Does the Berkeley Public Library Deserve Another Tax Increase? Probably Not: By DEAN METZGER and DAVID WILSON

Tuesday October 12, 2004

Editors, Daily Planet: 

Measure “L” on Berkeley’s November ballot asks for 16 percent increase in the Library Tax. The total tax for an average homeowner would be about $300 a year if Measure L passes. This would increase every year afterwards by five per cent, effectively doubling over the next 13 years without any further vote of the people. 

The proponents have a mantra: “We all love the library, don’t we?”. As if that should be the end of the discussion. 

But should it? We all love our kids too. That d oes not stop us from asking questions when we think they’re doing something wrong. 

The question here is why, given the unprecedented generosity of Berkeley property owners, can’t the library live within its means? Despite all the talk about state cutback s and the economic slowdown, the library’s revenues keep going up far faster than inflation, just over 45 percent in five years: 

Year Revenues Increase from Prior Year 

1999: $8,495,000 

2000: $8,752,000 +3.03 percent 

2001: $9,197,000 +5.08 percent 

2002: $9,719,000 +5.68 percent 

2003: $10,532,000 +8.37 percent 

2004: $12,353,000 +17.29 percent 

Total percent increase 1999-2004: +45.41 percent 

What’s going on here? We all know the population of Berkeley is stable or falling. We also know that many libra ry functions have been automated, and that this should save on staffing costs. 

The answer is two-fold. First is a lack of basic controls over spending procedures within the library. Second is a wage and benefit package that is far, far more generous than in the private sector. 


Cost Controls 

In June of this year the City Auditor issued a detailed—and scathing—report. It included findings that it was “not uncommon for purchases to be made without a requisition or purchase order” (p. 6), that “voucher for ms are being inappropriately used” (p. 2), that “63 percent of purchase orders did not include a purchase order amount” (p. 8), that “there is almost no documentation” that multiple bids were being solicited as required (p. 8), and that “approximately hal f of the Library’s 149 budgeted cost centers are not submitting library material orders that have been reviewed and approved by a supervisor” (p. 12). The Auditor’s concluded that these failures “can lead to overspending”. Indeed.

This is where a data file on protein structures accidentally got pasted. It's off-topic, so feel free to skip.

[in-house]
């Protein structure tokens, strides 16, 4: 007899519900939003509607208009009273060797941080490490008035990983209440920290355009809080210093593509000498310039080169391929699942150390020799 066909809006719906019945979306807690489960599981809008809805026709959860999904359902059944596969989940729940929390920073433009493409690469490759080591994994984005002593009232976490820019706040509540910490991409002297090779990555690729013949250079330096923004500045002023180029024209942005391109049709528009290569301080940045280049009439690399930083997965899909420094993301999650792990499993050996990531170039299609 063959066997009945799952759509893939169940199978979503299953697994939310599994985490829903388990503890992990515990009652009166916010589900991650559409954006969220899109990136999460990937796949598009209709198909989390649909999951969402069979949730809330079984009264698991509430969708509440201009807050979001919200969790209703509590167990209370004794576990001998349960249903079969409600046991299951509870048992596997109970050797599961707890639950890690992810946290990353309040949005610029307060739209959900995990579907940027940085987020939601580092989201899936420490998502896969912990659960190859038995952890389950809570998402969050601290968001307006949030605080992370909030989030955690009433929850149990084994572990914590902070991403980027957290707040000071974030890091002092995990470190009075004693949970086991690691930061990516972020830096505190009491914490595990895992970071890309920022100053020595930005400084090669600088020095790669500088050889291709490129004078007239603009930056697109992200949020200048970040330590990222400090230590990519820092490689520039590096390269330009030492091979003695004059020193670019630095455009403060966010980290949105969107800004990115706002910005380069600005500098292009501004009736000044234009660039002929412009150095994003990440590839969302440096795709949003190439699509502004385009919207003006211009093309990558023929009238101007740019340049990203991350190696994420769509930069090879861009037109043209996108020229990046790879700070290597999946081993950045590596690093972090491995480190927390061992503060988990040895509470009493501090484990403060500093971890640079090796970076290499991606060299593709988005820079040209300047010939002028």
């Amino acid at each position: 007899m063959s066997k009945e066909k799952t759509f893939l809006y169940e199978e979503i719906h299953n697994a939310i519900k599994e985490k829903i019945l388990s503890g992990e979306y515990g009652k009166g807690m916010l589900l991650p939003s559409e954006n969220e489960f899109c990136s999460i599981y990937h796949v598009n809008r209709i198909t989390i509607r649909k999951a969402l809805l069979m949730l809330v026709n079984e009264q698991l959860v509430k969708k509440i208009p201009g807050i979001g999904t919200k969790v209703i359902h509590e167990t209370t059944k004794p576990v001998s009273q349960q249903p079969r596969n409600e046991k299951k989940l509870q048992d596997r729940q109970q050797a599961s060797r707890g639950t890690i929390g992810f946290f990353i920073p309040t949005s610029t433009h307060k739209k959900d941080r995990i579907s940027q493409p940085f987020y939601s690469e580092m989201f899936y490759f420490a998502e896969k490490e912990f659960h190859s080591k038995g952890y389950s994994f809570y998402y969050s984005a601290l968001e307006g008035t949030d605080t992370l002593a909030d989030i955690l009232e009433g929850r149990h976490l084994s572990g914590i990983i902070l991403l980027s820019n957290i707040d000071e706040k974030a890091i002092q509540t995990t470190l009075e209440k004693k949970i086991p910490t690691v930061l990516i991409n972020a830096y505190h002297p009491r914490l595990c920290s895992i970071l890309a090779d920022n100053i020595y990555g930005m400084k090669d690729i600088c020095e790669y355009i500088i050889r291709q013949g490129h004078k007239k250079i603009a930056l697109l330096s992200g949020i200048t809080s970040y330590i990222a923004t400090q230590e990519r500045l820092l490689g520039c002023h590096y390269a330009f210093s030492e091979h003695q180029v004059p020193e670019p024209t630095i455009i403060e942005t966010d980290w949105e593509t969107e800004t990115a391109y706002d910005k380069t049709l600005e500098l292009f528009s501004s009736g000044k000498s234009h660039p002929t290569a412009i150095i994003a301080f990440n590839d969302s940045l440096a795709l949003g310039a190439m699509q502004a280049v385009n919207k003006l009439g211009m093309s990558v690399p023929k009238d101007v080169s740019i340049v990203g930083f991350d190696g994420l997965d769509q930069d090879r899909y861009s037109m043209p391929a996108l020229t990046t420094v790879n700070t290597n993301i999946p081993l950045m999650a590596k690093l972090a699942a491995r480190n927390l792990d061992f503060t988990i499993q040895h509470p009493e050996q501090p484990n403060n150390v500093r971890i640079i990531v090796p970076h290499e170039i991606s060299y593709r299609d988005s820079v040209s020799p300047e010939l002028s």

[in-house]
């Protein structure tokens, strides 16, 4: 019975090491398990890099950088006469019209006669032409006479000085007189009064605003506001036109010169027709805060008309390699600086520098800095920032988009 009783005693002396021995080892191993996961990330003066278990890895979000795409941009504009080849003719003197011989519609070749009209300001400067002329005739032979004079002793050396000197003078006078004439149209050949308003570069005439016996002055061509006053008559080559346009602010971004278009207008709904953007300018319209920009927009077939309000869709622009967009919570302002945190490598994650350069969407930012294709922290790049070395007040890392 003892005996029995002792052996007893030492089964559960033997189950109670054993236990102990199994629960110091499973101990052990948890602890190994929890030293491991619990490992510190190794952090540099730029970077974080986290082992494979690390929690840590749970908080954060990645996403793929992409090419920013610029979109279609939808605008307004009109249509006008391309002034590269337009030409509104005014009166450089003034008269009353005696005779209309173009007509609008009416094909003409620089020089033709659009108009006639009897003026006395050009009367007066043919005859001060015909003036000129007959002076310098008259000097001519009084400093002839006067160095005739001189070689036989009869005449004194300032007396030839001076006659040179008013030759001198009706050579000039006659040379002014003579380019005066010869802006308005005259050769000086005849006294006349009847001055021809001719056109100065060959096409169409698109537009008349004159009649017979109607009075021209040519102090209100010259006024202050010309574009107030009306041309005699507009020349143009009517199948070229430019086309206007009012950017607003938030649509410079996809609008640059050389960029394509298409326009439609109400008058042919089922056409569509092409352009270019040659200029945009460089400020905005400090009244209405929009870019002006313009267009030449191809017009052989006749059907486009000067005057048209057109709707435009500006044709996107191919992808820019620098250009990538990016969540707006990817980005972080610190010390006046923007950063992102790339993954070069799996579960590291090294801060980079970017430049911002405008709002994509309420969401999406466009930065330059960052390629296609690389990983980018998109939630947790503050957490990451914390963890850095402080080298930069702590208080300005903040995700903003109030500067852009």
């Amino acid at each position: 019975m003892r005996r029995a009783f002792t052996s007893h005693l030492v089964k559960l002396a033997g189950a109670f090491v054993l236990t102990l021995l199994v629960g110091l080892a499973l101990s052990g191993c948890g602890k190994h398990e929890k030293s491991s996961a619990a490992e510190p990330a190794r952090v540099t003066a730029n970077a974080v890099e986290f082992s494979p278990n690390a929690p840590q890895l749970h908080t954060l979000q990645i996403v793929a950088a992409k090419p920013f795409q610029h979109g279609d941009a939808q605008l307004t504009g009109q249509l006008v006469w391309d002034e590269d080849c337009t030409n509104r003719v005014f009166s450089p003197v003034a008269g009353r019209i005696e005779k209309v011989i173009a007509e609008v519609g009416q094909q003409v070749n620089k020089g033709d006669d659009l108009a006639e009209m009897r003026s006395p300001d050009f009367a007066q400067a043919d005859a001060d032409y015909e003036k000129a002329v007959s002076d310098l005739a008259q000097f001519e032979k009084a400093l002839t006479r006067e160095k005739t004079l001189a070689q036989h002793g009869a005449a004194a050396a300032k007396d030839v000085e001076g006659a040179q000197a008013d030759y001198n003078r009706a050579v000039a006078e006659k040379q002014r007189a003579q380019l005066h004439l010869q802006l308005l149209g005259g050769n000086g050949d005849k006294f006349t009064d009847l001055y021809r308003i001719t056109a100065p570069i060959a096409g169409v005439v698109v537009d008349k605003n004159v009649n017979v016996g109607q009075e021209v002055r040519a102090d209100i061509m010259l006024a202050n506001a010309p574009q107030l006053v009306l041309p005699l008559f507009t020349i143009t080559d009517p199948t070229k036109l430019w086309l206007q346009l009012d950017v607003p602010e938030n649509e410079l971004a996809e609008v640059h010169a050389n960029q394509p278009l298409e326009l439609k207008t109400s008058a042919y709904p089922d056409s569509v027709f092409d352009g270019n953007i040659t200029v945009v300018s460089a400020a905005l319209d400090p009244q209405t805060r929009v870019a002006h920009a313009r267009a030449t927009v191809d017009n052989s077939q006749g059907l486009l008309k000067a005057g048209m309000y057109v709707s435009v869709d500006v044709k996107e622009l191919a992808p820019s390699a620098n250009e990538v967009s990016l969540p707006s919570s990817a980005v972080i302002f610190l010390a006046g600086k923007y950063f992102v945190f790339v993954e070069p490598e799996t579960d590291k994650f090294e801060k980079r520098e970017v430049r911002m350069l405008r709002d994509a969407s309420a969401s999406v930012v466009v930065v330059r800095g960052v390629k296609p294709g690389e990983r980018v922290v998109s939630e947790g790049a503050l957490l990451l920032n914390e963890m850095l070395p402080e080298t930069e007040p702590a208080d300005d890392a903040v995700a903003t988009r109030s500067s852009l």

Then there are the wage/benefit packages. In flusher times, the city’s unions negotiated guaranteed annual wage increases of five percent (far more than cost of living), and a package of benefits including free YMCA memberships, full health care and pension guarantees: all fund ed 100 percent by the city. The mayor’s own Citizens Budget Review Commission finds that this fact alone has resulted in a “structural deficit” that will continue even with tax increases. 

What all this means is the city generally and the library in parti cular must answer hard questions before asking Berkeley homeowners to further increase tax bills which are already the highest in the state. 

We all love our kids. But when they overspend their allowance, we don’t reward them with an increase.  

It’s call ed “tough love.” 


Dean Metzger 

President, Claremont Elmwood  

Neighborhood Association  

David M. Wilson,  

Steering Committee, Berkeleyans Against Soaring Taxes